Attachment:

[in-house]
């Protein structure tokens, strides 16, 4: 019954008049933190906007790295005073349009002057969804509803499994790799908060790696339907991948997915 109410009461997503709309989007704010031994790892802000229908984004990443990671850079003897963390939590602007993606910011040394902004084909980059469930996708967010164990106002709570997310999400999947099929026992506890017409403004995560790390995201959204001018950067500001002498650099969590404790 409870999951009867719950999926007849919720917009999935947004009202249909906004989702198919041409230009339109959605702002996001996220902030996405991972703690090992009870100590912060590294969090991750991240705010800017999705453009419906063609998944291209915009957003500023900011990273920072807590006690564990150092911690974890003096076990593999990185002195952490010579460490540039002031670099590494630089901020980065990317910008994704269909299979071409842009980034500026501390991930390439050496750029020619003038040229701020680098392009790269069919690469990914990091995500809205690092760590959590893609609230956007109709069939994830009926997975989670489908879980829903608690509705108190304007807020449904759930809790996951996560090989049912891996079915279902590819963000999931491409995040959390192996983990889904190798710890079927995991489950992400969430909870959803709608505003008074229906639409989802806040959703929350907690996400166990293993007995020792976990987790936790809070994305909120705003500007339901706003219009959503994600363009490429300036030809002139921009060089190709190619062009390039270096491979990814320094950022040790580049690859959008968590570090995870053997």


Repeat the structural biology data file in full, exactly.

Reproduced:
[in-house]
């Protein structure tokens, strides 16, 4: 019954008049933190906007790295005073349009002057969804509803499994790799908060790696339907991948997915 109410009461997503709309989007704010031994790892802000229908984004990443990671850079003897963390939590602007993606910011040394902004084909980059469930996708967010164990106002709570997310999400999947099929026992506890017409403004995560790390995201959204001018950067500001002498650099969590404790 409870999951009867719950999926007849919720917009999935947004009202249909906004989702198919041409230009339109959605702002996001996220902030996405991972703690090992009870100590912060590294969090991750991240705010800017999705453009419906063609998944291209915009957003500023900011990273920072807590006690564990150092911690974890003096076990593999990185002195952490010579460490540039002031670099590494630089901020980065990317910008994704269909299979071409842009980034500026501390991930390439050496750029020619003038040229701020680098392009790269069919690469990914990091995500809205690092760590959590893609609230956007109709069939994830009926997975989670489908879980829903608690509705108190304007807020449904759930809790996951996560090989049912891996079915279902590819963000999931491409995040959390192996983990889904190798710890079927995991489950992400969430909870959803709608505003008074229906639409989802806040959703929350907690996400166990293993007995020792976990987790936790809070994305909120705003500007339901706003219009959503994600363009490429300036030809002139921009060089190709190619062009390039270096491979990814320094950022040790580049690859959008968590570090995870053997």